In a recent survey of nurses (n=5,600), 63% of respondents reported having experienced racism in the workplace. These racist acts were mainly done by peers (66%) or a manager or supervisor (60%). Such widespread racism should send shockwaves throughout a profession known for its caring and compassion. These findings outlined in a report from the National Commission to Address Racism in Nursing are a clarion call to all members of the profession regardless of specialty or practice setting.
These and other revelations are both disturbing and promising. Disturbing in that the profession must grapple with such pervasive racism that undermines some the profession’s most treasured values, respectfulness and caring. Promising in that nurses have a renewed opportunity and obligation to move forward with a genuine commitment to address all forms of racism across all areas of nursing.
As Black nurse leaders who have experienced racism at some point during our careers, we know first-hand what it means to feel marginalized, left out, treated with disrespect when caring for patients, or pursuing professional endeavors. Although we are doctoral prepared nurses with decades of service to the profession, we are not exempt from being subjected to racist remarks and behaviors from members within our profession. It is important that we acknowledge that most of our colleagues do not exhibit these unacceptable behaviors. However, we are committed to finding ways to mitigate racism whenever it shows up so that other nurses of color will feel welcomed and valued as contributing members of the profession.
The Commission’s report paints a somber picture of the necessary work to ensure diversity, equity, and inclusion within nursing. To illustrate, findings showed that Black nurses (92%), Asian nurses (73%), and Hispanic nurses (69%) have personally experienced racism while working. Sadly, 64% of those who reported acts of racism found no follow up action after reporting racism in the workplace.
Thankfully, many nurse leaders, nursing organizations, and schools and colleges of nursing have declared racism unacceptable and have expressed their commitment to ensuring antiracism, equity, diversity and inclusion within the profession. Many members of the nursing community have stepped forward to implement strategies to mitigate racism in nursing. For example, The American Nurses’ Association (ANA), in conjunction with the National Black Nurses Association, the National Association of Hispanic Nurses, and the National Coalition of Ethnic-Minority Nurse Associations, have taken bold steps by spearheading a national discourse on racism in nursing and is encouraging others to do the same. Long overdue, the ANA has become steadfast in dismantling the ways in which their own policies and practices have perpetuated racism in nursing. This is particularly significant given that black nurses have traditionally struggled to achieve professional parity, including integration into the ANA in the early 1900s.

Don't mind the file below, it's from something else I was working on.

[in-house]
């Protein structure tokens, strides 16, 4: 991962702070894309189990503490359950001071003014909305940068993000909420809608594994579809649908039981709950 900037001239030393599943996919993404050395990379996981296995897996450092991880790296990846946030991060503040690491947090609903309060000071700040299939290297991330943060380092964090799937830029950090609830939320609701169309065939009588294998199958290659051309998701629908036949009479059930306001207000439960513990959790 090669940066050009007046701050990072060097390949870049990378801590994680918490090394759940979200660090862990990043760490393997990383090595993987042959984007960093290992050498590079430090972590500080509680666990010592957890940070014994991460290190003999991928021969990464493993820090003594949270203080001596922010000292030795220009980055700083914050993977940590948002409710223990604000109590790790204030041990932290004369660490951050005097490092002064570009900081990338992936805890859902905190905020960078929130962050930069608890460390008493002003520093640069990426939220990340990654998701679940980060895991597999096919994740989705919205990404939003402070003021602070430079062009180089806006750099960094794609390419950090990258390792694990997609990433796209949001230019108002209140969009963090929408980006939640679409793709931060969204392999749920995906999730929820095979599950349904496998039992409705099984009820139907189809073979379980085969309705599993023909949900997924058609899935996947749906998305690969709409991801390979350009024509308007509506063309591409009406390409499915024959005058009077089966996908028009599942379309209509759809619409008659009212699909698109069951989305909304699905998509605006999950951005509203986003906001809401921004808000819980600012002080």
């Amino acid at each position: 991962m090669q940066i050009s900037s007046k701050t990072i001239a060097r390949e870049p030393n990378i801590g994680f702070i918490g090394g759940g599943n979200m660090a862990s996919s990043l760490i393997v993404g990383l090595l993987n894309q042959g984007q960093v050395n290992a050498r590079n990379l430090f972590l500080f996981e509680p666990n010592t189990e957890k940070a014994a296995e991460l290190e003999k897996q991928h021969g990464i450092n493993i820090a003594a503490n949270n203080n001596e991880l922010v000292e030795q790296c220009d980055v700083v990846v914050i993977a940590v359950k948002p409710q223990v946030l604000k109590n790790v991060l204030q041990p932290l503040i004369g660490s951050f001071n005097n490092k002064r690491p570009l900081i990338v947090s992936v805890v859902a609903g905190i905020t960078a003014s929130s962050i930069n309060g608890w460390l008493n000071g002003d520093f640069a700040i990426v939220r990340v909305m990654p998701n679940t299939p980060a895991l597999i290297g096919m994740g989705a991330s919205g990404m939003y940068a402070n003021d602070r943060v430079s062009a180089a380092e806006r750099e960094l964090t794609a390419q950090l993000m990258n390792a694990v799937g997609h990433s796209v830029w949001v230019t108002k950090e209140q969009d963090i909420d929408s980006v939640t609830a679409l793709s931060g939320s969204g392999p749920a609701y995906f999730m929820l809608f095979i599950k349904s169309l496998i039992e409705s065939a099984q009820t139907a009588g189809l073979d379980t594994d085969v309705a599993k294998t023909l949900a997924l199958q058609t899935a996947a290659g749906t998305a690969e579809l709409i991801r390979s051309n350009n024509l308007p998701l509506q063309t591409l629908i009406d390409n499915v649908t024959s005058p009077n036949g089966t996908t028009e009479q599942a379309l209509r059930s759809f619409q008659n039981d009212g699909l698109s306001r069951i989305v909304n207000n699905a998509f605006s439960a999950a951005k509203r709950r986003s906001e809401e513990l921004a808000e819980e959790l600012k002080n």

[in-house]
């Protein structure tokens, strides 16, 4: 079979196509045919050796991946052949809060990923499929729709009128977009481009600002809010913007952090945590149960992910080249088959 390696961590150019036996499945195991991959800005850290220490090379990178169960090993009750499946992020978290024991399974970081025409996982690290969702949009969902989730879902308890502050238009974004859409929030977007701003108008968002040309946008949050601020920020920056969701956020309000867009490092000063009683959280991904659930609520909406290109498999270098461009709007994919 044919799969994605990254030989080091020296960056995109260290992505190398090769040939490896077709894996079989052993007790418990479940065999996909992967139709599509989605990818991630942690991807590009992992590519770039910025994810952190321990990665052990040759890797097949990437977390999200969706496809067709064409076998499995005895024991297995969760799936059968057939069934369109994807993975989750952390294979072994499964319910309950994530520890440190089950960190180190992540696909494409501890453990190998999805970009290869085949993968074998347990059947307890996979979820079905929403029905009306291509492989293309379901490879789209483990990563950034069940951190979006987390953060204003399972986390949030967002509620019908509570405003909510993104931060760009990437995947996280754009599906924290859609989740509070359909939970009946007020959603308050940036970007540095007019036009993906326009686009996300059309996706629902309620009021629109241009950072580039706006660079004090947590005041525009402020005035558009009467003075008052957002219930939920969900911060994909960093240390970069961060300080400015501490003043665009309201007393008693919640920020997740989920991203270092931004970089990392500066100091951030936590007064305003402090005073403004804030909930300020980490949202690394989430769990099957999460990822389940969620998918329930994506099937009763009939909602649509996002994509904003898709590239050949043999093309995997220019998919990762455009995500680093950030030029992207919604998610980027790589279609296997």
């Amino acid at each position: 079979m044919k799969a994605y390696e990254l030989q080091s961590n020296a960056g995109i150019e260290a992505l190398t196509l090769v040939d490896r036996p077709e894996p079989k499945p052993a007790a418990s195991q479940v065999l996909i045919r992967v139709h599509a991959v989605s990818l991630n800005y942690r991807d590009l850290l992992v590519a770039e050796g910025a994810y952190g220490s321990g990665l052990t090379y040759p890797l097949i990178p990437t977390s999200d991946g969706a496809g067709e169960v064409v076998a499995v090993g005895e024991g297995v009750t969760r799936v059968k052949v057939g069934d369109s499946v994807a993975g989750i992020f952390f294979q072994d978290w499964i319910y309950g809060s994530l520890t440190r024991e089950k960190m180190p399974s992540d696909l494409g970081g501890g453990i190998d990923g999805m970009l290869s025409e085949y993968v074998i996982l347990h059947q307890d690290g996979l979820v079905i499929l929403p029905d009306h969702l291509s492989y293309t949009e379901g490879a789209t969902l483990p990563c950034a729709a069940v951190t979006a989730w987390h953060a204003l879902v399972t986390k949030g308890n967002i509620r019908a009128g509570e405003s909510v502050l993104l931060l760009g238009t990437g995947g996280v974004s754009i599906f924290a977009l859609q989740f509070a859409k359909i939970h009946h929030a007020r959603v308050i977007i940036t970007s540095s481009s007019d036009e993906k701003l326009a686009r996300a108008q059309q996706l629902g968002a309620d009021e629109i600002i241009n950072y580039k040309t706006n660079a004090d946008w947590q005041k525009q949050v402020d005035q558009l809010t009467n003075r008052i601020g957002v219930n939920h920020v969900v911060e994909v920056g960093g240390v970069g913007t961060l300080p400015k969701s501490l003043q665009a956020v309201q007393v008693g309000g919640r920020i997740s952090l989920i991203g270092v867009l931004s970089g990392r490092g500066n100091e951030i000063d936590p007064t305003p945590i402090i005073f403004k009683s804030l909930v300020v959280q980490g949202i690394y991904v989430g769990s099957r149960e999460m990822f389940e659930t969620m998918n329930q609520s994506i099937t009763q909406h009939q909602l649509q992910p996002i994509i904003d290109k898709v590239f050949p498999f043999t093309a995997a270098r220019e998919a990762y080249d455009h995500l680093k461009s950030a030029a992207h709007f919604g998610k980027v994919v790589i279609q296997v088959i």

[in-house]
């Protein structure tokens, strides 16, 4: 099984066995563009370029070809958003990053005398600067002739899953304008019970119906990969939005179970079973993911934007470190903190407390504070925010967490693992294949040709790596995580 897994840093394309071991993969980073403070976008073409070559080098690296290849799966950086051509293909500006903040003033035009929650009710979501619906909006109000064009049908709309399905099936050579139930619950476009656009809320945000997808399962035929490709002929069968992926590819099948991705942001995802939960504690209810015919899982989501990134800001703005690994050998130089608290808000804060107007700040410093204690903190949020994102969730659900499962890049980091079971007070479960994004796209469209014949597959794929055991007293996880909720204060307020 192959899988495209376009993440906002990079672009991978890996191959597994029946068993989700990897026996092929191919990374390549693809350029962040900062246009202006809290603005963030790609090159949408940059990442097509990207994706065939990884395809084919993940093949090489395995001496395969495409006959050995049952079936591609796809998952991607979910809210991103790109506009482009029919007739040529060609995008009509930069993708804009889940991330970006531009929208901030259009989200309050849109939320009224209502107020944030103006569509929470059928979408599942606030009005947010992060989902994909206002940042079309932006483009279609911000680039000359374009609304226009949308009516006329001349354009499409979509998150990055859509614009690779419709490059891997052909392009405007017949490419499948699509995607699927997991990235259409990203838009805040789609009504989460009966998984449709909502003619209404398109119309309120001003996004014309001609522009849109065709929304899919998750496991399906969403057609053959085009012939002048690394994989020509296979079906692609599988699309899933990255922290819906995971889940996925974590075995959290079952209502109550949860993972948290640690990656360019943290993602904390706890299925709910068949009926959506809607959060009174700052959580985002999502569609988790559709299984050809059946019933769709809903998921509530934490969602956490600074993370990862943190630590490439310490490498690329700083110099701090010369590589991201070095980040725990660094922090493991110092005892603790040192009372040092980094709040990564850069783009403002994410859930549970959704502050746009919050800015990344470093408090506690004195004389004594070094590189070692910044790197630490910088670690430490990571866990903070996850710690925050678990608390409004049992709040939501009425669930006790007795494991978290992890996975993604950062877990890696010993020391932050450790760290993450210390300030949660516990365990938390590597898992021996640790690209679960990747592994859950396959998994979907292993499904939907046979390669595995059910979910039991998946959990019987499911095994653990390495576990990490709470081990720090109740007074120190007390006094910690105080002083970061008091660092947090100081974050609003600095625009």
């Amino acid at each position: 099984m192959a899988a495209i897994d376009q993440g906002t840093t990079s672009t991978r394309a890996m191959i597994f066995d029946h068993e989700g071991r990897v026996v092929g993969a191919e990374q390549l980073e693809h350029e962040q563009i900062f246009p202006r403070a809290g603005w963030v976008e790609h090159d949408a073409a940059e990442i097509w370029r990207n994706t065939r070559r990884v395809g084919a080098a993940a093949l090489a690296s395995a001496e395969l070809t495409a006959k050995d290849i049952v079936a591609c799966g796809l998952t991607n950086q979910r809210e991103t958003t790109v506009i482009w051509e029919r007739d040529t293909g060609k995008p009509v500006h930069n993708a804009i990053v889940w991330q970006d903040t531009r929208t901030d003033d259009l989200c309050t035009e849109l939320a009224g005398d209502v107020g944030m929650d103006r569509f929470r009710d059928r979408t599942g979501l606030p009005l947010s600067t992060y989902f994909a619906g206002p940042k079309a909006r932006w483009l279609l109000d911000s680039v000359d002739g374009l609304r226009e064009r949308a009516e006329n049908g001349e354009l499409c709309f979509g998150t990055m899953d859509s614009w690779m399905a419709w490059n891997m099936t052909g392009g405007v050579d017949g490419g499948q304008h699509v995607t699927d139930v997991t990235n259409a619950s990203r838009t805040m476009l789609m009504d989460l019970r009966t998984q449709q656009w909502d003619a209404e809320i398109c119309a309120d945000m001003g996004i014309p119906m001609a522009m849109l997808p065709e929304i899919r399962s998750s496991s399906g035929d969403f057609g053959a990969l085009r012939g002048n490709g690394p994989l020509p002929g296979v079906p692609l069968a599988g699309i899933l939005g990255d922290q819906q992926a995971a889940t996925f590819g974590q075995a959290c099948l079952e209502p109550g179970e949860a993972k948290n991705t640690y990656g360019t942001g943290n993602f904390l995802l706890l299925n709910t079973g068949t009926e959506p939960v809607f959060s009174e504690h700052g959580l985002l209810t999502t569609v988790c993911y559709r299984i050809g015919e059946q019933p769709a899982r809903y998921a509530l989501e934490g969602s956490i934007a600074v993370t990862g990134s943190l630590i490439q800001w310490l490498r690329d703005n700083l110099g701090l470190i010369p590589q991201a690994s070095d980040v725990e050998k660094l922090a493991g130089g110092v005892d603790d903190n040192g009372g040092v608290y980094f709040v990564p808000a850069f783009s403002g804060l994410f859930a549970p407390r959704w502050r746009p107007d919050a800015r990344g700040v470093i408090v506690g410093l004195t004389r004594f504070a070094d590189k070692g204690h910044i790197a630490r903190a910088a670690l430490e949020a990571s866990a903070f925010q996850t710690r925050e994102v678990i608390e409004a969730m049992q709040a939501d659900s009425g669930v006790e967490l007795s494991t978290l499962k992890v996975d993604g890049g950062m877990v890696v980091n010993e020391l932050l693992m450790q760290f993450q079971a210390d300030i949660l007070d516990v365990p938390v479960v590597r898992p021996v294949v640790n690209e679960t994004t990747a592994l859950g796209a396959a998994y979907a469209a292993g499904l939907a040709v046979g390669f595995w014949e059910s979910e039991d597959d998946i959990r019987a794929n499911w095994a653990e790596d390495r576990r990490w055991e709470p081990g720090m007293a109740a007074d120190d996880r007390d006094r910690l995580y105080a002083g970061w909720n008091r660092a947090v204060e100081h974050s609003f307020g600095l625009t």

These calls to action are not unique to nursing. The American Medical Association has acknowledged medicine’s history of racism and its impact on patients and providers of color. Such movement is critical to building trust and respect among members of any profession and society as a whole. Nursing is no exception.
Although nursing has been hailed as the most trusted profession for the last 20 years, this honorable distinction will be tarnished if nursing does not move swiftly to facilitate and support its own healing. We acknowledge that there are many problems to conquer within the profession especially in wake of the current pandemic. However, racism in nursing should not be one of them.
Now more than ever, our profession needs to move toward racial healing. There is an urgent need for nursing to acknowledge its history of racism, boldly confront racism wherever it shows up, and address the racism that nurses witness when delivering care to those they serve. This will not happen until nurses engage in self-awareness and reflection as well as confront any personal racist attitudes and behaviors. When nursing demonstrates a commitment to creating an antiracist culture within the profession, nurses and patients, both in need of healing, will be better served.
It is our hope that this report will open a window of opportunity for nursing to acknowledge its history of racism and resolve to solidify a future that is welcoming, respectful, and supportive of all nurses regardless of race, ethnicity, or any other unique attributes. Anything less is counter to the core principles of a profession that demands caring, compassion, and respect for everyone.
Janice Phillips and Katie Boston-Leary are nurses.
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